Screamfest 2022 – DEER CAMP ’86

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Dir. L. VanDyke Siboutszen, United States, 1hr25min

Setting a horror film in a remote cabin in the woods is par for the course at this point, where one needs to push the elements of the genre to create a unique experience or embrace the cliches and just make a fun movie. The latter is the vibe that L. VanDyke Siboutzen’s DEER CAMP ’86 is going for, as we join a group of hunters in Northern Michigan who plan to enjoy a good time of drinking and shooting. Something seems to be amiss though, as a mysterious figure kills a local bartender, setting up a chain of events that could lead to no one in the group coming out of the woods alive.

The tone of the film aims for a tongue-in-cheek approach, even with the promotional material referring to our characters as ‘six knuckleheads from Detroit’, and it often plays that way for the most part. The opening act has our hunters in a bar where they draw the ire of local hillbilly types and get into a brawl. It does a decent enough job of establishing characters, such as the lovelorn Wes (Noah LaLonde), abrasive loudmouth Buck (Jay J. Bidwell), trigger-happy war vet Karlos (Josh Dominguez), and the bullied newcomer to the group, Egbert (David Lautman). The interaction here almost makes it appear that it will be the vengeance of the locals that will bring about the hunters’ doom, in the vein of John Boorman’s DELIVERANCE or Walter Hill’s SOUTHERN COMFORT, but the death of the bartender Star (Tina Joy), set up as a possible love interest to Wes, makes it known that there is a more supernatural angle to the future killings.

While the killer’s motives and powers are in line with the slasher genre fare that the film is paying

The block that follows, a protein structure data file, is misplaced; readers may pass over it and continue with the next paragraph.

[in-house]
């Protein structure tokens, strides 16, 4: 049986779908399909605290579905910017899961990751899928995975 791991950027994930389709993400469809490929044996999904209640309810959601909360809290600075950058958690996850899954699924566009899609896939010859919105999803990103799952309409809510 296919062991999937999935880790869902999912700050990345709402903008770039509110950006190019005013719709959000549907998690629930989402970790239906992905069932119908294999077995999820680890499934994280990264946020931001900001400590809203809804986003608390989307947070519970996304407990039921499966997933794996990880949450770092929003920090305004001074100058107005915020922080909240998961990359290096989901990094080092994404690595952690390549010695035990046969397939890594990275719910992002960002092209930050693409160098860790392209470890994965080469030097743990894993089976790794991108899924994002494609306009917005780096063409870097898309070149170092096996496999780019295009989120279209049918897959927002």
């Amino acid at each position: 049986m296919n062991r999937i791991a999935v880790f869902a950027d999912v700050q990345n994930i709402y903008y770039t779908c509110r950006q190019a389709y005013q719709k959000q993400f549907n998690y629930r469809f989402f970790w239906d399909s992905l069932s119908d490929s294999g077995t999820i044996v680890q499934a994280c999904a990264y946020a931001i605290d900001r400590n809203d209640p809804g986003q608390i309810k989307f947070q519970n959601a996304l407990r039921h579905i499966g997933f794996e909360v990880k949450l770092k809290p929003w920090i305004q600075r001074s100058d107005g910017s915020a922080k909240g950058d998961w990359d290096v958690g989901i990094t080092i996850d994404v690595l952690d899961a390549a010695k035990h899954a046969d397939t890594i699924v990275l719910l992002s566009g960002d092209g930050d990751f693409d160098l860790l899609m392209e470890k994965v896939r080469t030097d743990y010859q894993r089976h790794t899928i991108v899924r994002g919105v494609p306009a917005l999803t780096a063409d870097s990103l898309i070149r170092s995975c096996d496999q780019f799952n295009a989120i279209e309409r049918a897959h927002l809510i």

homage to (even the time period being the mid-80s, where that era was on its last legs), the ambiguity of the setup is thrown away pretty quickly, especially when the harbinger of doom Sheriff Paulson (Paul Wilson) exposits that there has been a pattern of killings over the years, starting with a bartender and ending with a group of hunters like our main characters, only leaving the motivation of the killer to drive the audience’s curiosity for the rest of the film. There are some fun touches to the film, such as the occasional VHS tape recording of the partying and drinking by J.B. (Brian Michael Raetz), and I also enjoy Simon (Arthur Cartwright), the one smart enough to leave before the bloodshed begins. The post-credit scenes are nice additions as well.

DEER CAMP ’86 feels derivative of the early 80s slasher horrors that clearly inspired it, yet when there are films in the genre that attempt to elevate themselves as allegorical depictions of modern society and the like, the brutal simplicity of this film can feel like a breath of fresh air. And while there is a message tacked on to the end of the film, it isn’t done too on the nose that it detracts from the tone that the rest of the film strives for. It takes a while to get to the bloodshed and horror, but that is more in line with classics like FRIDAY THE 13TH and the ilk that followed, which tended to be more slow burns than all out gore fests. Most of the hunters are stereotypical slasher victims, sometimes to the point of annoyance (Buck sometimes got on my nerves), but it doesn’t detract from the overall enjoyment of the film. If you are looking for a tongue in cheek homage to 80s slashers that doesn’t overstay its welcome, then DEER CAMP ’86 is a worthwhile distraction for the season.

DEER CAMP ’86 is screening as part of Screamfest 2022 in Los Angeles from October 11th through October 20th.

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